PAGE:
The Linux Experience


It’s been a while since my last entry and from the slew of responses, I wonder if I should apologize at all to my imaginary readers. Well, they’re MY imaginary readers. I imagine them loyal and understanding.

I’ve been using Linux (the Ubuntu incarnation of it, with gnome as the UI – I found Unity insulting as it certainly is far from ready and it reminds me too much of Vista) for maybe a month and a half or two, after about 20 years of Windows and even more using computers in general to work.

Weeks one through three were traumatic, requiring at least two full re-installations of the operating system because I managed, as a very novice user that knows enough to be a threat to himself, to royally screw things up.

After that, it’s been smoothER sailing, but this experiment has been anything but smooth per se, and at this point I’m torn because it has carved a serious dent into my productive time. I must note that I was aware that I would loose a number of hours to getting accustomed to familiar things being in different places than where I had expected, but I didn’t expect the amount of time devoted to “settling-in” being so huge.

To add insult to injury, as a novice, I also lack the tools normally gained from experience to resolve problems quickly so, for example, a recent printing problem (printer suddenly stopped printing for no apparent reason and without manifest error messages of any kind) stole about one hour of my precariously-scarce time. It didn’t take longer because that’s what took for the problem to resolve itself “magically” – I didn’t do anything besides scour whatever forums I could think of, looking for a solution.

Almost two months into my little experiment (which I hope doesn’t end up being just that) I have serious doubts about this operating system’s ability to ever reach the masses. The reason, from my still ignorant perspective, seems to be that the labor behind it is volunteer-based. In a world where bread doesn’t just magically appear on the cupboard every day and banks, credit cards, and grocery stores expect to be paid with money, it doesn’t take a rocket scientist to understand where, in the priorities food-chain, volunteer work falls (that is, unless you manage to hire an army of coders suffering from Asperger’s Syndrome).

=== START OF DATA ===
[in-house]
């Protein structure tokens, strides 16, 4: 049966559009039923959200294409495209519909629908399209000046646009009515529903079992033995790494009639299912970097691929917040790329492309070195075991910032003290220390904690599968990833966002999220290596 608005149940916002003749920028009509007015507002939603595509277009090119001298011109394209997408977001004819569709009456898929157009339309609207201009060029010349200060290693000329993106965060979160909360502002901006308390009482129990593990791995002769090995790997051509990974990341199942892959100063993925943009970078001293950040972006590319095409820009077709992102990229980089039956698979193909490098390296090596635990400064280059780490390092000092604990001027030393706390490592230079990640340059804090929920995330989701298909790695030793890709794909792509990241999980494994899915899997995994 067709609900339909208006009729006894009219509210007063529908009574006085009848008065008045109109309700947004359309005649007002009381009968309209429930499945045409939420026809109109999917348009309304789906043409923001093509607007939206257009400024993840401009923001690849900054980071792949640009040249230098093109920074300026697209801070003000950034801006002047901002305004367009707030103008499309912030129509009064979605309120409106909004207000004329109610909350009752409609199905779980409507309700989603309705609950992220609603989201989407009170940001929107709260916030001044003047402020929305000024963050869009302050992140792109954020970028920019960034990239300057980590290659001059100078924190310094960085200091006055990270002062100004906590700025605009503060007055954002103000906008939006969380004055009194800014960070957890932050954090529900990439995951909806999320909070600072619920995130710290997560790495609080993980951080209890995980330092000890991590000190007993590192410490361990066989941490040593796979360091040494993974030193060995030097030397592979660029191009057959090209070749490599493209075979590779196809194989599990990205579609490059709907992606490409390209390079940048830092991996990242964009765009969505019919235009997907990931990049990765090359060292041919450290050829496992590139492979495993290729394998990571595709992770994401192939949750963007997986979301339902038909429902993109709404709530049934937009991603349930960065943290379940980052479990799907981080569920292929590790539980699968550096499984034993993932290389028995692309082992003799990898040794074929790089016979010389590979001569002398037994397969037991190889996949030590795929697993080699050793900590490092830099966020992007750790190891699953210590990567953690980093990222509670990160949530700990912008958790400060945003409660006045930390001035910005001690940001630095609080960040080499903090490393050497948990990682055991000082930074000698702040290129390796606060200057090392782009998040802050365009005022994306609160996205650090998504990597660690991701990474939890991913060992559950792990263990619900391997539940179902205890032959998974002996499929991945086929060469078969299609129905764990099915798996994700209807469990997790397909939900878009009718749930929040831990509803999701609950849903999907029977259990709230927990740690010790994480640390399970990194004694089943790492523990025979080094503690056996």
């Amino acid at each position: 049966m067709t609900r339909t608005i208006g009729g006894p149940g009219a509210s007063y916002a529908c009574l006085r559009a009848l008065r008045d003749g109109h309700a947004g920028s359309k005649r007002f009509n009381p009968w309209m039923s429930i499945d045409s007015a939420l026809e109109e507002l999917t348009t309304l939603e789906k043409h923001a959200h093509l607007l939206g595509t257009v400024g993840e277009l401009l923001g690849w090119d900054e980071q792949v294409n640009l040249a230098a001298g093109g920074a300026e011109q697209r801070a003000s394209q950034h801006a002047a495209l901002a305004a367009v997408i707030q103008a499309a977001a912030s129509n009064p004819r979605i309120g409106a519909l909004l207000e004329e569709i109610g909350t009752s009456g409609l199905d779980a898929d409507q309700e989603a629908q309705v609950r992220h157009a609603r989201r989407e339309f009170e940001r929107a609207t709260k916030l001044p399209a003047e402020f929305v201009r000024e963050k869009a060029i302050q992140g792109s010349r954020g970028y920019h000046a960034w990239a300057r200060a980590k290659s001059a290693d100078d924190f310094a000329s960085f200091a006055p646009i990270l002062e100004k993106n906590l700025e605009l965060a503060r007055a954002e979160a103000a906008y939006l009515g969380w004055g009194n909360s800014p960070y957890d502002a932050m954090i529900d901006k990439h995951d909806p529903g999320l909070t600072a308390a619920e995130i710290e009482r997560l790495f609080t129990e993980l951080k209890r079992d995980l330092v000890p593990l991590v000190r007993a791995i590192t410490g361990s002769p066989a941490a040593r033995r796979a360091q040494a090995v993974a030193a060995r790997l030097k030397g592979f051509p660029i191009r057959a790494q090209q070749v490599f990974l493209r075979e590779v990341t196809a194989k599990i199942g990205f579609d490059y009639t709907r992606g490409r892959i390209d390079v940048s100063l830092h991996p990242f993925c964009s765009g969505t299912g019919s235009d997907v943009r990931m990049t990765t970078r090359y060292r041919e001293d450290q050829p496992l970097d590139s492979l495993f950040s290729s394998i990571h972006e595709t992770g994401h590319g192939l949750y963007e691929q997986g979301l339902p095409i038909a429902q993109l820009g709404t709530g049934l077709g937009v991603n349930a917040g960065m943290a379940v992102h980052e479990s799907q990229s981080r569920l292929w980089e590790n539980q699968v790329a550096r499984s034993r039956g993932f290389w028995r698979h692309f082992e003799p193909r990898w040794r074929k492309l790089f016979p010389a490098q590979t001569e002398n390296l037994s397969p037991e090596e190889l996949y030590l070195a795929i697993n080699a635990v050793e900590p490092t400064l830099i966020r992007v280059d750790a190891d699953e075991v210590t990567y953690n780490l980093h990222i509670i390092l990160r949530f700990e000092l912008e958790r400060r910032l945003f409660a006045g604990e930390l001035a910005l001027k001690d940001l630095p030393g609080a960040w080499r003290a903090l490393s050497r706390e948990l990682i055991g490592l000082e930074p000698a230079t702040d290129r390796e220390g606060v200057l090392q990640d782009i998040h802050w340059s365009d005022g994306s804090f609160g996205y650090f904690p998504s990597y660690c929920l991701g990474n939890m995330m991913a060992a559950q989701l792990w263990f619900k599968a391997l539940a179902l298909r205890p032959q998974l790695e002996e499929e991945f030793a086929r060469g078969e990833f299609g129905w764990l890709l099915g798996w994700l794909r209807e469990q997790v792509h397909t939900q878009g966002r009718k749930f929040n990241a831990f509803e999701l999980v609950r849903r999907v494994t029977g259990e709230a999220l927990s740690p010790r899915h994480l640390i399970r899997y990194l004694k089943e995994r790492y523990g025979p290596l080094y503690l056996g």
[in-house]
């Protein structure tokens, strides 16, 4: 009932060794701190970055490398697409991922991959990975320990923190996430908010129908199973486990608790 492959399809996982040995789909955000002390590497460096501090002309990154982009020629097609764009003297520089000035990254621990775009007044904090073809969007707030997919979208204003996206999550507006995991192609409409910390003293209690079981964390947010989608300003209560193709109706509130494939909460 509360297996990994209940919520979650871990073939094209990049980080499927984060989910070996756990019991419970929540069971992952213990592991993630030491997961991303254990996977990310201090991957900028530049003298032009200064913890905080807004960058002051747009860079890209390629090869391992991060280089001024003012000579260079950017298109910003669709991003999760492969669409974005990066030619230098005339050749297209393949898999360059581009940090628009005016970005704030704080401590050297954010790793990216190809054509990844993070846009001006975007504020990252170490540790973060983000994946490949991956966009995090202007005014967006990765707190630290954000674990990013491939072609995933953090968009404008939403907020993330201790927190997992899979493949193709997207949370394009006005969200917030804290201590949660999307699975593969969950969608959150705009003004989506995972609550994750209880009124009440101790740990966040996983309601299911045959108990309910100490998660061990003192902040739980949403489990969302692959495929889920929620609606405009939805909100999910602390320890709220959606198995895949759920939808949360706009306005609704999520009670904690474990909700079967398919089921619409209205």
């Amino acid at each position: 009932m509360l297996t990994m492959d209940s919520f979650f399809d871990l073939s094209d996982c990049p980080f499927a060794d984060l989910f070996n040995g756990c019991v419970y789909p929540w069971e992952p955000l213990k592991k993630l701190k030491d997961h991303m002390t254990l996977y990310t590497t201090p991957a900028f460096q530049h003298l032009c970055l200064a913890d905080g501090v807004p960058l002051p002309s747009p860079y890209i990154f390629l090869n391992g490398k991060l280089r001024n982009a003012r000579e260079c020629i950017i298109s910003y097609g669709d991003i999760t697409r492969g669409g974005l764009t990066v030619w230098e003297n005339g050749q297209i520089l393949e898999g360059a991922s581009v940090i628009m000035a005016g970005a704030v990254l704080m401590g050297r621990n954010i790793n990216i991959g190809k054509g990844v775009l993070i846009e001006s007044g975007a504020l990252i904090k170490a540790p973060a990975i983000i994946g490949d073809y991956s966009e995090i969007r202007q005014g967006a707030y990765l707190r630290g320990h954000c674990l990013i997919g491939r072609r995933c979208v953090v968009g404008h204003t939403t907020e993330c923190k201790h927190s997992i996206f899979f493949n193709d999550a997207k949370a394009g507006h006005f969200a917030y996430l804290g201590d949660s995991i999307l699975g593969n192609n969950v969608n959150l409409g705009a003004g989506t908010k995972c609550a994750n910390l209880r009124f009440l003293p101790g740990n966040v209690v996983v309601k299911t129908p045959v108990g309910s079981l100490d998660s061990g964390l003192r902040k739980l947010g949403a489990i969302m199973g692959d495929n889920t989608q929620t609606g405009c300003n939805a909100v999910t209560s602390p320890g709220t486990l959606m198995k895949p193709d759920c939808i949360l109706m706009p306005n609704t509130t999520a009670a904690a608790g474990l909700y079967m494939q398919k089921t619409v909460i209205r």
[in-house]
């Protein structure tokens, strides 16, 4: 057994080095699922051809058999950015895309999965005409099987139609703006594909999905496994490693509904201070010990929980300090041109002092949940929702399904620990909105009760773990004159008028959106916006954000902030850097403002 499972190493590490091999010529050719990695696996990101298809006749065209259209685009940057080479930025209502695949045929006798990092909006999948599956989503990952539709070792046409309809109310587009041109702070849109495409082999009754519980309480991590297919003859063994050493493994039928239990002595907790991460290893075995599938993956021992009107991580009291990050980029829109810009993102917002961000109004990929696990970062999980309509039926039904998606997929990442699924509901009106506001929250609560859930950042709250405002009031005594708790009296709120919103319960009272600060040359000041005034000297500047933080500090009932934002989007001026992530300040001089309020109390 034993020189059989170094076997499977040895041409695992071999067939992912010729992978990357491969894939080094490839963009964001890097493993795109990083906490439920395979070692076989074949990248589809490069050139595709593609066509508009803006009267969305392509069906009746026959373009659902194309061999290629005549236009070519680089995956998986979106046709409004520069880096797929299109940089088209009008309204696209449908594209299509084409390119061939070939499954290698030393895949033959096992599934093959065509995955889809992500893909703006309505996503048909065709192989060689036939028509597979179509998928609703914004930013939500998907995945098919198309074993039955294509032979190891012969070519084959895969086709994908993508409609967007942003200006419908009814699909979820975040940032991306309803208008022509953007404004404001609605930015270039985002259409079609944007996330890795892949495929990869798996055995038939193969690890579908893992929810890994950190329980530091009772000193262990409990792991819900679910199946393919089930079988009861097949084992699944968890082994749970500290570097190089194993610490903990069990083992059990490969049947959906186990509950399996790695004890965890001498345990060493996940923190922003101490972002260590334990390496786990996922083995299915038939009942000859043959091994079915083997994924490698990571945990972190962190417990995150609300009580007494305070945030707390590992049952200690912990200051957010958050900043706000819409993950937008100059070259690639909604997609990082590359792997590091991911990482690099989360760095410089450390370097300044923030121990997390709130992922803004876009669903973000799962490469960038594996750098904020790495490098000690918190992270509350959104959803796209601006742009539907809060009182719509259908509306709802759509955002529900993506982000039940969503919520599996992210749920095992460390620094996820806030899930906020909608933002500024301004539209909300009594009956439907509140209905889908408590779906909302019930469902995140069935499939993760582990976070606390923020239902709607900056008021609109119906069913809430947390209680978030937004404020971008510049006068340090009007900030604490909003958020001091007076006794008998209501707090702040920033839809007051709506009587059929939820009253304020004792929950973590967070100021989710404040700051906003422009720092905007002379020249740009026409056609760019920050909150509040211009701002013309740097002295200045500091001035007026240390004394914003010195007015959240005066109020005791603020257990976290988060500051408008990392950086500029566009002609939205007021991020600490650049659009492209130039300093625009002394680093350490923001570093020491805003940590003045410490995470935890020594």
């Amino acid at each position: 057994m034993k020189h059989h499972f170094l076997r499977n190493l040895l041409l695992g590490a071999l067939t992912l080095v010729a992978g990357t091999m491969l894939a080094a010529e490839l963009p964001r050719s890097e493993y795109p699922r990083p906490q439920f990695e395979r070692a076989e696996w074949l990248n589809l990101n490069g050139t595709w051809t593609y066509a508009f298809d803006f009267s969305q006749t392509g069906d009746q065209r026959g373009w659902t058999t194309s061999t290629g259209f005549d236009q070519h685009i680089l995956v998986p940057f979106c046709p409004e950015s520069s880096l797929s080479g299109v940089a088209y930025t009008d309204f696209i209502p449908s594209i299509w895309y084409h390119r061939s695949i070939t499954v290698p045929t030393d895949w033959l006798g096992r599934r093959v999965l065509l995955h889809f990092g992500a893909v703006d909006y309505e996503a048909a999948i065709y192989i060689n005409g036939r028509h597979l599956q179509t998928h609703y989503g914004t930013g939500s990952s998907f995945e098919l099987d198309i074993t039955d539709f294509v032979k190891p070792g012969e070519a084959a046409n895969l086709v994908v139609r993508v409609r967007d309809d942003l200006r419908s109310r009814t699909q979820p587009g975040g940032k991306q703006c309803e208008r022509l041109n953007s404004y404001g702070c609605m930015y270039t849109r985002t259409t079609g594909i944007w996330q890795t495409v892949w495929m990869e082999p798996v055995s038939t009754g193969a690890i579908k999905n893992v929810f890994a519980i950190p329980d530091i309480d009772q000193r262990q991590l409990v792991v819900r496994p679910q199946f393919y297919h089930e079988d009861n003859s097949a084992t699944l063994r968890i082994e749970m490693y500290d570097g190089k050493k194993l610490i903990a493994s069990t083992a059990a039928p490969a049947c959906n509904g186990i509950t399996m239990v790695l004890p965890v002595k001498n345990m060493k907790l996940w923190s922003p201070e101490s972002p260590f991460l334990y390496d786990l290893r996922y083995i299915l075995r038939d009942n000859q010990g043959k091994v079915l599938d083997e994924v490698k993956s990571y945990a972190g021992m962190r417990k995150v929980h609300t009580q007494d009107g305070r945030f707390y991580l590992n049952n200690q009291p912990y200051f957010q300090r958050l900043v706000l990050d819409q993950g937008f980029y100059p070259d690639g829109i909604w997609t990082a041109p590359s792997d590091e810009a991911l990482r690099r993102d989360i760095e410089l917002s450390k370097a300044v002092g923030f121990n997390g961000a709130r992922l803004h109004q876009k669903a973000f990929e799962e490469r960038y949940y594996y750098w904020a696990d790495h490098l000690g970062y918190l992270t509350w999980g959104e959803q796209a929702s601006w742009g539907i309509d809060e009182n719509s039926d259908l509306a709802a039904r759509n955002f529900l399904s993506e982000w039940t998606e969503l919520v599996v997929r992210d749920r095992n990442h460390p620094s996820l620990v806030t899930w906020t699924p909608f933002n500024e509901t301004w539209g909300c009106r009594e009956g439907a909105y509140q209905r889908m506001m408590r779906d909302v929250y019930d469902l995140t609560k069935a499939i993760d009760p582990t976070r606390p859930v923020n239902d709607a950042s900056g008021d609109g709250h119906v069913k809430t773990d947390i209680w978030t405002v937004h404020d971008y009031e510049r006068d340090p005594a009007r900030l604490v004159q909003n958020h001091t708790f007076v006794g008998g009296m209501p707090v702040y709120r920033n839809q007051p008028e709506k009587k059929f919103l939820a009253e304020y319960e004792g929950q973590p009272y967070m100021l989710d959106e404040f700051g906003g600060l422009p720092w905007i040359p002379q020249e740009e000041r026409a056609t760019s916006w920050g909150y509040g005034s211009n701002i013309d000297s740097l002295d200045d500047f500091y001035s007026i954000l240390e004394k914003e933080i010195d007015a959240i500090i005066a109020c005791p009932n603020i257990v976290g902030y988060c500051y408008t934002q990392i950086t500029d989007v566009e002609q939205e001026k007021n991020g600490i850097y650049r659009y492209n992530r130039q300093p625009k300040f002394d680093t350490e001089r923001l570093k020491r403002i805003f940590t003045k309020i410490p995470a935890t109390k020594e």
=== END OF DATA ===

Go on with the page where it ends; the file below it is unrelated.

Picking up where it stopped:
This is unfortunate, really, because in a world dominated by Microsoft-based desktops (and you’d have to have your head up your ass to disagree with this), it really is refreshing to use an operating system that’s not only stable, but doesn’t consume 2GB of RAM just to show you the desktop, doesn’t require a CPU capable of running all of NASA’s programs from the 50’s to the 80’s to play minesweeper, can be configured and backed-up with the simplicity inherent to just copying a handful of TEXT-based configuration files, and, at least so far, is impervious to a plethora of spyware, virii, and other non-sense, among other advantages that my lack of experience surely prevents me from seeing. (And for those among my imaginary readers that will quickly point that Linux is a powerhouse in the servers sector, yes, I know; but I’m not talking about servers here.)

The applications I’ve installed so far (Libre Office, Wine, and a few others) are all sprinkled with inconsistencies and, granted, so are Windows-based apps, but here it’s much more noticeable, and the length of time for which people have been reporting bugs or requesting features that still haven’t been implemented just confirms what I said before: developers have to eat and giving code away doesn’t put food on the table (some of them quite basic, such as cut/insert-paste in Libre/Open Office’s spreadsheet program – you can do it with a mouse, but not with the keyboard, and mousing around is quite inconvenient when you have to drag and drop a bunch of rows over a document that has thousands of them!).